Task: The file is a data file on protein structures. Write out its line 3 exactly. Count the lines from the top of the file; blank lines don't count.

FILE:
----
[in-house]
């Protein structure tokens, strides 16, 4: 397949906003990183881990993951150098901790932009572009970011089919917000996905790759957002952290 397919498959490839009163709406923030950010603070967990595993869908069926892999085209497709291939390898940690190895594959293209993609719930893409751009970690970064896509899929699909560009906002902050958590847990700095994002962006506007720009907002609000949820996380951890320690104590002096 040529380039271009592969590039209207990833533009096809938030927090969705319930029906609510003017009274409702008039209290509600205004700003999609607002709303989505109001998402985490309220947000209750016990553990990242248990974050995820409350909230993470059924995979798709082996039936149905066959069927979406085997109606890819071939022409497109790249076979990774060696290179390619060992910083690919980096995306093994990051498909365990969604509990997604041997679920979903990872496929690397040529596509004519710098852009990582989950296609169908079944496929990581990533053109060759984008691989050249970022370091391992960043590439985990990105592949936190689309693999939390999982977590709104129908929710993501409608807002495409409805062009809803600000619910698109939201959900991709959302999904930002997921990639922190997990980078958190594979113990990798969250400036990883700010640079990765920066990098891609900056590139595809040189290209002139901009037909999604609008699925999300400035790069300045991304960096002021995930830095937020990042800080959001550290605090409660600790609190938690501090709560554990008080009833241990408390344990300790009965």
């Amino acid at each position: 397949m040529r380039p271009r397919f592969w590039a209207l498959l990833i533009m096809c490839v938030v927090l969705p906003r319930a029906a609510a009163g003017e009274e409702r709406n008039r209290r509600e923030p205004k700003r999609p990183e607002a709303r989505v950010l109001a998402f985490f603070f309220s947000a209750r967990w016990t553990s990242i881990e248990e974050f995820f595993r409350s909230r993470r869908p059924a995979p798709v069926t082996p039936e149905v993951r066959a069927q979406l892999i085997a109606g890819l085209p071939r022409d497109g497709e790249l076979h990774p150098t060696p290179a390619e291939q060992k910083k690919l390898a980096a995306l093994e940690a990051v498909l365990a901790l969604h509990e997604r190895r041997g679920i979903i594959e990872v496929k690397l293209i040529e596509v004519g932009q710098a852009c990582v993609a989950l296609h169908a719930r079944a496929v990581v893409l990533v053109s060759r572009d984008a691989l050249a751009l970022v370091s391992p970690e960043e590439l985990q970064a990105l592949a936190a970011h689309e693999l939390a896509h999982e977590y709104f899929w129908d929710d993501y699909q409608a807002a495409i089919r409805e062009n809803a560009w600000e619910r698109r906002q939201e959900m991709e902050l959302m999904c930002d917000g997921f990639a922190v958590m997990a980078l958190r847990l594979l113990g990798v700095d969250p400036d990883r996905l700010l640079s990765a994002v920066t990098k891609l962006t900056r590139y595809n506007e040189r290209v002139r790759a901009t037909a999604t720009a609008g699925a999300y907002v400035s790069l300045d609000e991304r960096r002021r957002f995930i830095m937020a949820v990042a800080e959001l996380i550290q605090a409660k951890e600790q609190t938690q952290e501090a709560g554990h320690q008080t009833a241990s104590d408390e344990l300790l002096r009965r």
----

């Amino acid at each position: 397949m040529r380039p271009r397919f592969w590039a209207l498959l990833i533009m096809c490839v938030v927090l969705p906003r319930a029906a609510a009163g003017e009274e409702r709406n008039r209290r509600e923030p205004k700003r999609p990183e607002a709303r989505v950010l109001a998402f985490f603070f309220s947000a209750r967990w016990t553990s990242i881990e248990e974050f995820f595993r409350s909230r993470r869908p059924a995979p798709v069926t082996p039936e149905v993951r066959a069927q979406l892999i085997a109606g890819l085209p071939r022409d497109g497709e790249l076979h990774p150098t060696p290179a390619e291939q060992k910083k690919l390898a980096a995306l093994e940690a990051v498909l365990a901790l969604h509990e997604r190895r041997g679920i979903i594959e990872v496929k690397l293209i040529e596509v004519g932009q710098a852009c990582v993609a989950l296609h169908a719930r079944a496929v990581v893409l990533v053109s060759r572009d984008a691989l050249a751009l970022v370091s391992p970690e960043e590439l985990q970064a990105l592949a936190a970011h689309e693999l939390a896509h999982e977590y709104f899929w129908d929710d993501y699909q409608a807002a495409i089919r409805e062009n809803a560009w600000e619910r698109r906002q939201e959900m991709e902050l959302m999904c930002d917000g997921f990639a922190v958590m997990a980078l958190r847990l594979l113990g990798v700095d969250p400036d990883r996905l700010l640079s990765a994002v920066t990098k891609l962006t900056r590139y595809n506007e040189r290209v002139r790759a901009t037909a999604t720009a609008g699925a999300y907002v400035s790069l300045d609000e991304r960096r002021r957002f995930i830095m937020a949820v990042a800080e959001l996380i550290q605090a409660k951890e600790q609190t938690q952290e501090a709560g554990h320690q008080t009833a241990s104590d408390e344990l300790l002096r009965r």